When the average person thinks of business, he or she would usually think of big office space, big signs, marketing campaigns, and fancy business plans. The truth of the matter is some of the biggest companies who are renting big office spaces, posting large signs, and executing fancy marketing campaigns, started with little to no money. Even big names such as Apple were founded by Steve Jobs and his partner Steve Wozniak in their small garage; Dell Computers, a $28B company, started with an idea and a $1,000 in capital; Playboy was founded by Hugh Hefner with nothing more than just enough money for the first issue, money he borrowed from a loan shark after mortgaging everything in his house. Whole Food Market was founded by twenty-five-year-old college dropout John Mackey who borrowed what little money he could from family and friends; in 2008 the company reported $6.5B in revenues. And, of course, we cannot forget Starbucks; the company that generated $10B in sales in 2009was built with nothing more than $1,400, invested by the three founding partners. Most people don’t know that the company lost money for 10 years before becoming the Starbucks we all know and love. Companies like eBay, Google, The Learning Annex, Berkshire Hathaway, Nike, Dyson, and Mattel, and tycoons like Ford, Rockefeller, Andrew Carnegie, Thomas Edison, and even Warren Buffet, have one thing in common: they all started with little to no money. They were all close to bankruptcy at some point, but all managed to make it big.
“It’s tough to think of a man who carried the torch of business further than Henry Ford. Ford became famous for pioneering the assembly line and, in the process, becoming the first man to successfully mass-produce automobiles. Amazingly, Ford jump-started the Ford Motor company with virtually none of his own money. As ‘Venture Capital Sources’ explains, Ford “raised a nominal sum of money from friends for initial working capital purposes. He then proceeded to cleverly negotiate deals with his suppliers that let him purchase parts on credit. This in turn motivated him to sell his cars quickly – at a profit – so as to repay his suppliers. After years of diligently reinvesting those profits back into the business, Ford Motor was an industrial giant – and its creator was forever immortalized as a business legend.” – Forbes Magazine.
So how did they do it? As “small business owners” without money, how did they achieve such a high level of success? Did they have a better product than the rest? Did they all revolutionize their industry? Were they all lucky?
This is a well-known scenario, one that “scares” most entrepreneurs into starting their own business: the excuse of “no money” is simply an excuse for inaction. Starting a business without money is as simple as learning to walk, and you don’t need any money when you are trying to learn how to walk, right?
The truth is that businesses cost money, and just because you don’t have any doesn’t mean that you cannot start your own business. There are a few tips and tricks to starting a business and turning it into a success without spending a fortune during the startup stage.
Part 1 – Starting your small business:
Tip 1 – Forget the “formalities”
Businesses start on paper. Before leasing an office, hiring employees, or spending a fortune on marketing efforts, you need to create the business “on paper.” Learning to build a business plan is a skill you cannot put a price on; evaluating potential profits, calculating margins, and creating a marketing strategy are invaluable skills.
When you decide to start a business, you must write the idea, evaluate it, and weigh all of the information in an unbiased, non-emotional way. You can determine if your business plan is realistic by taking into account the money you have to spend. Remember that $15 for a domain also counts as money, even if that’s all it costs. Write down the skills you have that may serve you in the business, for example, I met an inventor who had amazing skills in video-editing but never put them to use; after he began exploiting his personal “assets”, he was able to attract investors by creating stunning commercials and 3D presentations. So use your skills to your benefit– knowing how to design websites will save you thousands of dollars in the long run.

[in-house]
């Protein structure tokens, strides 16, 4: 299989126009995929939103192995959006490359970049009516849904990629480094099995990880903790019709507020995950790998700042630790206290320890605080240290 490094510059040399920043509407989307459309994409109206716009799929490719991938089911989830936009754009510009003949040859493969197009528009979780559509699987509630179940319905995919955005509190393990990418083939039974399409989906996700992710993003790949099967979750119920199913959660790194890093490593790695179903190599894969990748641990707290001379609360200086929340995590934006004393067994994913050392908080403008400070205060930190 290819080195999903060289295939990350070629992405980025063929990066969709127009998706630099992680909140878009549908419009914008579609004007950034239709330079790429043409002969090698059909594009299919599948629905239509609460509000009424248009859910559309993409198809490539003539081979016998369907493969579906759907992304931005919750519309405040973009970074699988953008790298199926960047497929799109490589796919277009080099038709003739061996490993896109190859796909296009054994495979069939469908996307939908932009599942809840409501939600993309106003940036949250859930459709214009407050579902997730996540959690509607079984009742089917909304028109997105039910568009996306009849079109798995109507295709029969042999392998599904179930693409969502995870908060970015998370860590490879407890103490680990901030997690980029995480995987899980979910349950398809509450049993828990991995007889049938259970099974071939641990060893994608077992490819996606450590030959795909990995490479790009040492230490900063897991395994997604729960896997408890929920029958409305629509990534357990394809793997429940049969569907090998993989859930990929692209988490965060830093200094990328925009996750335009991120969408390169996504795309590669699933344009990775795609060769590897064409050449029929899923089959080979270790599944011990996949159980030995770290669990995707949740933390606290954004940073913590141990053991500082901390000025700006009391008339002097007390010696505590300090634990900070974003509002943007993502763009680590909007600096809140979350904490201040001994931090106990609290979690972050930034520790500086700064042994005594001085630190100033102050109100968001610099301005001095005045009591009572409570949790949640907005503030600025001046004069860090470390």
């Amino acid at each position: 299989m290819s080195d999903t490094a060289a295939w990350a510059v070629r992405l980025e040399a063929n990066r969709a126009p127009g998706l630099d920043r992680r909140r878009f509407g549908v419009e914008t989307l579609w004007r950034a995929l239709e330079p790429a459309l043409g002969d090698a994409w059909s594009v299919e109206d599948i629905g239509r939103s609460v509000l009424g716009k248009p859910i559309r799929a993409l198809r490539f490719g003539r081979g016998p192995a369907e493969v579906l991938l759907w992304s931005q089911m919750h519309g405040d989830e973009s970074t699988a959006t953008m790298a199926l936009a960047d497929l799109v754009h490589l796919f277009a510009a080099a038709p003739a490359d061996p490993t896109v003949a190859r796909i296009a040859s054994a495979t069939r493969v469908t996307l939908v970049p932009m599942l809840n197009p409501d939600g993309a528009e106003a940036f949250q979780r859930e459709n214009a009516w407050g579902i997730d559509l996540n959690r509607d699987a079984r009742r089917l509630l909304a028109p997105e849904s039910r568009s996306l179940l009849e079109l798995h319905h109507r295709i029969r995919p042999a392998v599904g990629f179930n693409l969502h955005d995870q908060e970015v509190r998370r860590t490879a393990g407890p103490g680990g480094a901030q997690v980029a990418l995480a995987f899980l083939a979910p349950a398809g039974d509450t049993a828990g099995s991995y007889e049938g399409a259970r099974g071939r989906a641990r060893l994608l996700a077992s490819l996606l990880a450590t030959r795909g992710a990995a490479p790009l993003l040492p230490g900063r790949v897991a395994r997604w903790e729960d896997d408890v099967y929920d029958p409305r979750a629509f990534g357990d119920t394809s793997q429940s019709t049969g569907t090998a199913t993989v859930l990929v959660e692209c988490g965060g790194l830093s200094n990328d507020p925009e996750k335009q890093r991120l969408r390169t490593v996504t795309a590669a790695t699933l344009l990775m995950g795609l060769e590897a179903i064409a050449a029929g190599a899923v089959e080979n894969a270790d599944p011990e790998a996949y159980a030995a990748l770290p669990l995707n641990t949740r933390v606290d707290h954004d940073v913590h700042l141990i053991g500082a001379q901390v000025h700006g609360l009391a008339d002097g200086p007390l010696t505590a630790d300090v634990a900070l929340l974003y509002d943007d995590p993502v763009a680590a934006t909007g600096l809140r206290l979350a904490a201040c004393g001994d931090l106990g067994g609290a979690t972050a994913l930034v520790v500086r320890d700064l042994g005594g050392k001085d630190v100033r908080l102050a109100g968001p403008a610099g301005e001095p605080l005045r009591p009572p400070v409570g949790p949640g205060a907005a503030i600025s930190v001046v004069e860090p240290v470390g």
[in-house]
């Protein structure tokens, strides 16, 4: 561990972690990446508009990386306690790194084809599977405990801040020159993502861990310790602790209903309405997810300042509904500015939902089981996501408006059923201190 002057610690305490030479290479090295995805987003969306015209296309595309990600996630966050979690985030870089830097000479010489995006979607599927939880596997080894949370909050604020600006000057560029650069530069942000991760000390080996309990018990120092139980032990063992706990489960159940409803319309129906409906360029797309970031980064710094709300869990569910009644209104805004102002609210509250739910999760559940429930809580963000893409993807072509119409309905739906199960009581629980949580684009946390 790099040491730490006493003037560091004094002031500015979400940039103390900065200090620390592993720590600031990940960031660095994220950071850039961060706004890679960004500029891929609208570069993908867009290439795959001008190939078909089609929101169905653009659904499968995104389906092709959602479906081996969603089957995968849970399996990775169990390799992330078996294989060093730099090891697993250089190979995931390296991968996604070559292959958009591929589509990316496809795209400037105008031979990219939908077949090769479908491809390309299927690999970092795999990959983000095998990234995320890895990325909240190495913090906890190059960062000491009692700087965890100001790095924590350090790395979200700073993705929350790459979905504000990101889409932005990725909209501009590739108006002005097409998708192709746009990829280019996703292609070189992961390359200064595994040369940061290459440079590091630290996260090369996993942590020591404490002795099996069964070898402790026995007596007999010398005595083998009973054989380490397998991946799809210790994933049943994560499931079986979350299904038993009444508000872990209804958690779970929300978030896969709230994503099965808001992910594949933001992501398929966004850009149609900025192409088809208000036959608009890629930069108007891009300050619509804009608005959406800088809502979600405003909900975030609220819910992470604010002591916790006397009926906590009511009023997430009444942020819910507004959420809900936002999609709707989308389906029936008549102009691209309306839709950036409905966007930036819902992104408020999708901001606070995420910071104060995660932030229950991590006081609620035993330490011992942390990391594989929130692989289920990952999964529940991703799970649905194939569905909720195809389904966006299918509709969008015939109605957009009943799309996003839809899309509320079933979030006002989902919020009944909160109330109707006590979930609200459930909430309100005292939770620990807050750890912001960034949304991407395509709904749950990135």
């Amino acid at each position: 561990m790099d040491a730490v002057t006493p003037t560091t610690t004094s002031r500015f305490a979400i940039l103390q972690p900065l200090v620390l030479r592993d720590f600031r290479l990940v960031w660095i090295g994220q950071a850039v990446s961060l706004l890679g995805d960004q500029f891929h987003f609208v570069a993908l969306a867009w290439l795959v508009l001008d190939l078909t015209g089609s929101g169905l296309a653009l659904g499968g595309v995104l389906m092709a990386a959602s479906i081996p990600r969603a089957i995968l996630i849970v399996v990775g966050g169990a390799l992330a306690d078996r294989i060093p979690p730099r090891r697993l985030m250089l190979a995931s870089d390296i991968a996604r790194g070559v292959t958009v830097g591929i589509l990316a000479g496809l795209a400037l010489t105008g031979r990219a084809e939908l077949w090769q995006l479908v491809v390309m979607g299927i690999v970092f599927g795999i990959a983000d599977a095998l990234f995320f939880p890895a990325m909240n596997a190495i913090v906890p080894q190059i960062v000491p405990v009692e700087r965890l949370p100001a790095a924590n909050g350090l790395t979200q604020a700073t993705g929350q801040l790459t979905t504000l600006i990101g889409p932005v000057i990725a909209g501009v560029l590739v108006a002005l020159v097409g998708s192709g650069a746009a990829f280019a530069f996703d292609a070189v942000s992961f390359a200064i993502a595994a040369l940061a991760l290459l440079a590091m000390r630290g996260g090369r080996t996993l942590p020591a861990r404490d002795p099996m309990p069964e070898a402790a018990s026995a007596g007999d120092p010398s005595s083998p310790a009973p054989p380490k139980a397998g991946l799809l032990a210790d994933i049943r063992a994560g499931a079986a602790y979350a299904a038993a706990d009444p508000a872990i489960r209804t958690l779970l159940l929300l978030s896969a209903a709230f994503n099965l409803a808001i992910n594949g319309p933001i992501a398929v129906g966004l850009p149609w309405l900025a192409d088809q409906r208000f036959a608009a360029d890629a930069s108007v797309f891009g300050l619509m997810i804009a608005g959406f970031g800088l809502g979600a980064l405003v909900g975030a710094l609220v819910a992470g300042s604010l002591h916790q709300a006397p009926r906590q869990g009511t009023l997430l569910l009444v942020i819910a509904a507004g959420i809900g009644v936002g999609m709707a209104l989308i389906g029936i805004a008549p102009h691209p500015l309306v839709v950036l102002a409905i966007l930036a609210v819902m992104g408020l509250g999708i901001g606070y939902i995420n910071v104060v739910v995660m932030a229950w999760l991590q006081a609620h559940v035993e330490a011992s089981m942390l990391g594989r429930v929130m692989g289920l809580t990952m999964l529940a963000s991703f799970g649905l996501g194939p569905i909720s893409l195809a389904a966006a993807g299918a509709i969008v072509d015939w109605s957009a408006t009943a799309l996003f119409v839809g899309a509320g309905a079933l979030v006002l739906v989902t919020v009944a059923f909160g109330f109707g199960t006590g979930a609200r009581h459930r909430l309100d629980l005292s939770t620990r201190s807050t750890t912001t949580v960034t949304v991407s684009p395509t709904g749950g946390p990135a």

Tip 2 – Don’t spend anymore than you have to
Startup can be as cheap as buying a small computer, getting a domain name, and installing a website. You don’t have to rent an office; you can start working from home. And when a client wants to meet you, you can always meet at a Starbucks or another coffee shop. I know some good business owners who have their own office and spend most of their time meeting people in Starbucks. Nothing changes until you need to hire more people. Working from a free office space is a good way to get going. I own a book publishing business, among others, so I know that a 50-cent savings on a $5 book cost will save me a lot of money in the long run, because when I get an order for 1,500 books I’ll be able to save $750, the equivalent, in this case, of another 150 books. Don’t underestimate the value of pinching pennies when necessary; however, you should not try to save on necessary items such as legal advice when it is needed most or new equipment that will save you hours of work, etc. Use your brain and don’t spend any more than you have to.
Tip 3 – Get free workers
People are amazed to know that I hired 5 people as a small company: a copywriter, a public relations agent, and three salespeople, when I had little to no money about three years ago. I did it by using the power of internships: a few free “Interns needed” ads on Kijiji got emails flowing into your inbox with resumes of young, talented students who want to get more experience on their resume. The best part about it is that you have the time to evaluate your workers before you decide to hire them full-time. If you have the budget, you can offer a paid internship to help motivate your interns to do a better job for you. Just be sure not to mislead anyone by promising them work when you cannot deliver.
Tip 4 – Get free advisors
Mentors make great advisors. I have a few mentors who I can call for advice whenever I am in trouble. It will only cost you the price of dinner, lunch, or a cup of cappuccino at Starbucks, yet the advice is invaluable. If you don’t have a mentor, you can find one at Score.Org
Tip 5 – Download documents